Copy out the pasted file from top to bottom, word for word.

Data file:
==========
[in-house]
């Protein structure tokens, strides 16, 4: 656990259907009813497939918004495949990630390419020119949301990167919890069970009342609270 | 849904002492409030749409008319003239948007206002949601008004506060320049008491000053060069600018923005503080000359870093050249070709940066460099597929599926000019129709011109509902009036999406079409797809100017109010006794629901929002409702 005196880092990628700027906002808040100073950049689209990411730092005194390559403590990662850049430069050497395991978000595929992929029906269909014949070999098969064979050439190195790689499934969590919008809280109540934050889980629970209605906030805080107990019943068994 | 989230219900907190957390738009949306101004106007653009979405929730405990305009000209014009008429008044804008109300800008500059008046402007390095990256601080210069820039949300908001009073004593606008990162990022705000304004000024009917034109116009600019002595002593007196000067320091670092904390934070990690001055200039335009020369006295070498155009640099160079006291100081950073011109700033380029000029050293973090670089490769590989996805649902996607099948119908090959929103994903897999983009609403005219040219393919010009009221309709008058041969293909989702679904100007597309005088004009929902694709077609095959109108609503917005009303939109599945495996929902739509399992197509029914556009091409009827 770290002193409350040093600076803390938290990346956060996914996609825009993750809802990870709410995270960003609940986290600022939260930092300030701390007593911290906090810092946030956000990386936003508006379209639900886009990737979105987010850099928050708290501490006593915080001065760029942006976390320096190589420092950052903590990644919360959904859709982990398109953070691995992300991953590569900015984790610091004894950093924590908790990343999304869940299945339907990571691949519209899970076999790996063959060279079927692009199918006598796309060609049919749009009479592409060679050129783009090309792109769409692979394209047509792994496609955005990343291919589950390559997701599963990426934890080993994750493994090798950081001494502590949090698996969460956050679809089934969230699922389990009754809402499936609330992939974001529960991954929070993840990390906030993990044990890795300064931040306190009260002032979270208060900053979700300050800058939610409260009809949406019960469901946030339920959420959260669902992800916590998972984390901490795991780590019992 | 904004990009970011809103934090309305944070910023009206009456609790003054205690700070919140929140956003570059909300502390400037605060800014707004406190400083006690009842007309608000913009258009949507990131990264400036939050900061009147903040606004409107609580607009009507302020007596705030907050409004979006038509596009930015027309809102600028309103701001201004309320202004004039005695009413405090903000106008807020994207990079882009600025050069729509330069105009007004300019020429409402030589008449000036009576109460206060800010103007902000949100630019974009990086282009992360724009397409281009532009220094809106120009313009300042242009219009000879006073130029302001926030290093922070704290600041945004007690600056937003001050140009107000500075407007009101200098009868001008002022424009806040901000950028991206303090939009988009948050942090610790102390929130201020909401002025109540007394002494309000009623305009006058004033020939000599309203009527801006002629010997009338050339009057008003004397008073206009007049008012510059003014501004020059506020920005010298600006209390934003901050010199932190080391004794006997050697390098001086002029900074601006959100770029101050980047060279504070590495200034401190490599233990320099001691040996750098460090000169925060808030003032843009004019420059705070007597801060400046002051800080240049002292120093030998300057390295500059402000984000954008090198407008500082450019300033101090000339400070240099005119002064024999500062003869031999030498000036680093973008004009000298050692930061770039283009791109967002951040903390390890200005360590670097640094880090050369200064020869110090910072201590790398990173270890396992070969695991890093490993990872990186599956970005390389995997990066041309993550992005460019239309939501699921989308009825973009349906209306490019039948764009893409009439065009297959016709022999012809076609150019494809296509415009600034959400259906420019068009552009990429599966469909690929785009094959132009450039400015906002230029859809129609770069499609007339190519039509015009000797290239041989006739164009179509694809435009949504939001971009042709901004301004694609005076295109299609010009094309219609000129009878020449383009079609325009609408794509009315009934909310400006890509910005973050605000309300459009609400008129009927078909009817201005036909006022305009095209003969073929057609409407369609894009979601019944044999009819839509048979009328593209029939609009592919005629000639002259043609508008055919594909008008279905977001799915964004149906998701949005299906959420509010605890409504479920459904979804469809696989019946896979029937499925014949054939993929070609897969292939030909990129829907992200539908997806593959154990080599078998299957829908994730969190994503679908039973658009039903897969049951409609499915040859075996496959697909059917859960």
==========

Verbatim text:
[in-house]
């Protein structure tokens, strides 16, 4: 656990259907009813497939918004495949990630390419020119949301990167919890069970009342609270 | 849904002492409030749409008319003239948007206002949601008004506060320049008491000053060069600018923005503080000359870093050249070709940066460099597929599926000019129709011109509902009036999406079409797809100017109010006794629901929002409702 005196880092990628700027906002808040100073950049689209990411730092005194390559403590990662850049430069050497395991978000595929992929029906269909014949070999098969064979050439190195790689499934969590919008809280109540934050889980629970209605906030805080107990019943068994 | 989230219900907190957390738009949306101004106007653009979405929730405990305009000209014009008429008044804008109300800008500059008046402007390095990256601080210069820039949300908001009073004593606008990162990022705000304004000024009917034109116009600019002595002593007196000067320091670092904390934070990690001055200039335009020369006295070498155009640099160079006291100081950073011109700033380029000029050293973090670089490769590989996805649902996607099948119908090959929103994903897999983009609403005219040219393919010009009221309709008058041969293909989702679904100007597309005088004009929902694709077609095959109108609503917005009303939109599945495996929902739509399992197509029914556009091409009827 770290002193409350040093600076803390938290990346956060996914996609825009993750809802990870709410995270960003609940986290600022939260930092300030701390007593911290906090810092946030956000990386936003508006379209639900886009990737979105987010850099928050708290501490006593915080001065760029942006976390320096190589420092950052903590990644919360959904859709982990398109953070691995992300991953590569900015984790610091004894950093924590908790990343999304869940299945339907990571691949519209899970076999790996063959060279079927692009199918006598796309060609049919749009009479592409060679050129783009090309792109769409692979394209047509792994496609955005990343291919589950390559997701599963990426934890080993994750493994090798950081001494502590949090698996969460956050679809089934969230699922389990009754809402499936609330992939974001529960991954929070993840990390906030993990044990890795300064931040306190009260002032979270208060900053979700300050800058939610409260009809949406019960469901946030339920959420959260669902992800916590998972984390901490795991780590019992 | 904004990009970011809103934090309305944070910023009206009456609790003054205690700070919140929140956003570059909300502390400037605060800014707004406190400083006690009842007309608000913009258009949507990131990264400036939050900061009147903040606004409107609580607009009507302020007596705030907050409004979006038509596009930015027309809102600028309103701001201004309320202004004039005695009413405090903000106008807020994207990079882009600025050069729509330069105009007004300019020429409402030589008449000036009576109460206060800010103007902000949100630019974009990086282009992360724009397409281009532009220094809106120009313009300042242009219009000879006073130029302001926030290093922070704290600041945004007690600056937003001050140009107000500075407007009101200098009868001008002022424009806040901000950028991206303090939009988009948050942090610790102390929130201020909401002025109540007394002494309000009623305009006058004033020939000599309203009527801006002629010997009338050339009057008003004397008073206009007049008012510059003014501004020059506020920005010298600006209390934003901050010199932190080391004794006997050697390098001086002029900074601006959100770029101050980047060279504070590495200034401190490599233990320099001691040996750098460090000169925060808030003032843009004019420059705070007597801060400046002051800080240049002292120093030998300057390295500059402000984000954008090198407008500082450019300033101090000339400070240099005119002064024999500062003869031999030498000036680093973008004009000298050692930061770039283009791109967002951040903390390890200005360590670097640094880090050369200064020869110090910072201590790398990173270890396992070969695991890093490993990872990186599956970005390389995997990066041309993550992005460019239309939501699921989308009825973009349906209306490019039948764009893409009439065009297959016709022999012809076609150019494809296509415009600034959400259906420019068009552009990429599966469909690929785009094959132009450039400015906002230029859809129609770069499609007339190519039509015009000797290239041989006739164009179509694809435009949504939001971009042709901004301004694609005076295109299609010009094309219609000129009878020449383009079609325009609408794509009315009934909310400006890509910005973050605000309300459009609400008129009927078909009817201005036909006022305009095209003969073929057609409407369609894009979601019944044999009819839509048979009328593209029939609009592919005629000639002259043609508008055919594909008008279905977001799915964004149906998701949005299906959420509010605890409504479920459904979804469809696989019946896979029937499925014949054939993929070609897969292939030909990129829907992200539908997806593959154990080599078998299957829908994730969190994503679908039973658009039903897969049951409609499915040859075996496959697909059917859960």